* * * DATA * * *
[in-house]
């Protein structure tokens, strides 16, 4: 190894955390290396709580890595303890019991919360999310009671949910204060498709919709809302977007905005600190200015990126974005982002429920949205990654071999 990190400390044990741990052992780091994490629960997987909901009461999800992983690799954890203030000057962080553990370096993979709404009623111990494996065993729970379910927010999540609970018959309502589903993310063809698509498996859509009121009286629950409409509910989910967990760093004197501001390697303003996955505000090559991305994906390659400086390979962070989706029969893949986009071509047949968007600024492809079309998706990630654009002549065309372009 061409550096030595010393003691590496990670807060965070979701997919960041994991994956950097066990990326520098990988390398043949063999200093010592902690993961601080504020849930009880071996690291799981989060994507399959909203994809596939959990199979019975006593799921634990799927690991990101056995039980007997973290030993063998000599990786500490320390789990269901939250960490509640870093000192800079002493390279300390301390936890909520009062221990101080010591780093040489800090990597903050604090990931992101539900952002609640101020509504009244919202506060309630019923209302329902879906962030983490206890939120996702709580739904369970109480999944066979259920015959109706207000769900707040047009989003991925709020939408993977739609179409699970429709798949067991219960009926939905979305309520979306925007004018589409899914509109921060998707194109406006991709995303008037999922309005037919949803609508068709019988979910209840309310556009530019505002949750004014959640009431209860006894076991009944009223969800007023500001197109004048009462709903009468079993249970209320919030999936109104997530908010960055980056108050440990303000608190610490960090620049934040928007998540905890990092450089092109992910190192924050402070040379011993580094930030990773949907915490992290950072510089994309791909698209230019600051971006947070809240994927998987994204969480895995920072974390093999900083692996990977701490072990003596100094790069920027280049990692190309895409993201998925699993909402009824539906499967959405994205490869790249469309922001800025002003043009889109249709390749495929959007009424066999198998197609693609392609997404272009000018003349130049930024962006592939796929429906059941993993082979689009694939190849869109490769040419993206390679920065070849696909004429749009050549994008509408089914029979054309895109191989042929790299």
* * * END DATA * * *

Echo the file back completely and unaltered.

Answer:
[in-house]
């Protein structure tokens, strides 16, 4: 190894955390290396709580890595303890019991919360999310009671949910204060498709919709809302977007905005600190200015990126974005982002429920949205990654071999 990190400390044990741990052992780091994490629960997987909901009461999800992983690799954890203030000057962080553990370096993979709404009623111990494996065993729970379910927010999540609970018959309502589903993310063809698509498996859509009121009286629950409409509910989910967990760093004197501001390697303003996955505000090559991305994906390659400086390979962070989706029969893949986009071509047949968007600024492809079309998706990630654009002549065309372009 061409550096030595010393003691590496990670807060965070979701997919960041994991994956950097066990990326520098990988390398043949063999200093010592902690993961601080504020849930009880071996690291799981989060994507399959909203994809596939959990199979019975006593799921634990799927690991990101056995039980007997973290030993063998000599990786500490320390789990269901939250960490509640870093000192800079002493390279300390301390936890909520009062221990101080010591780093040489800090990597903050604090990931992101539900952002609640101020509504009244919202506060309630019923209302329902879906962030983490206890939120996702709580739904369970109480999944066979259920015959109706207000769900707040047009989003991925709020939408993977739609179409699970429709798949067991219960009926939905979305309520979306925007004018589409899914509109921060998707194109406006991709995303008037999922309005037919949803609508068709019988979910209840309310556009530019505002949750004014959640009431209860006894076991009944009223969800007023500001197109004048009462709903009468079993249970209320919030999936109104997530908010960055980056108050440990303000608190610490960090620049934040928007998540905890990092450089092109992910190192924050402070040379011993580094930030990773949907915490992290950072510089994309791909698209230019600051971006947070809240994927998987994204969480895995920072974390093999900083692996990977701490072990003596100094790069920027280049990692190309895409993201998925699993909402009824539906499967959405994205490869790249469309922001800025002003043009889109249709390749495929959007009424066999198998197609693609392609997404272009000018003349130049930024962006592939796929429906059941993993082979689009694939190849869109490769040419993206390679920065070849696909004429749009050549994008509408089914029979054309895109191989042929790299």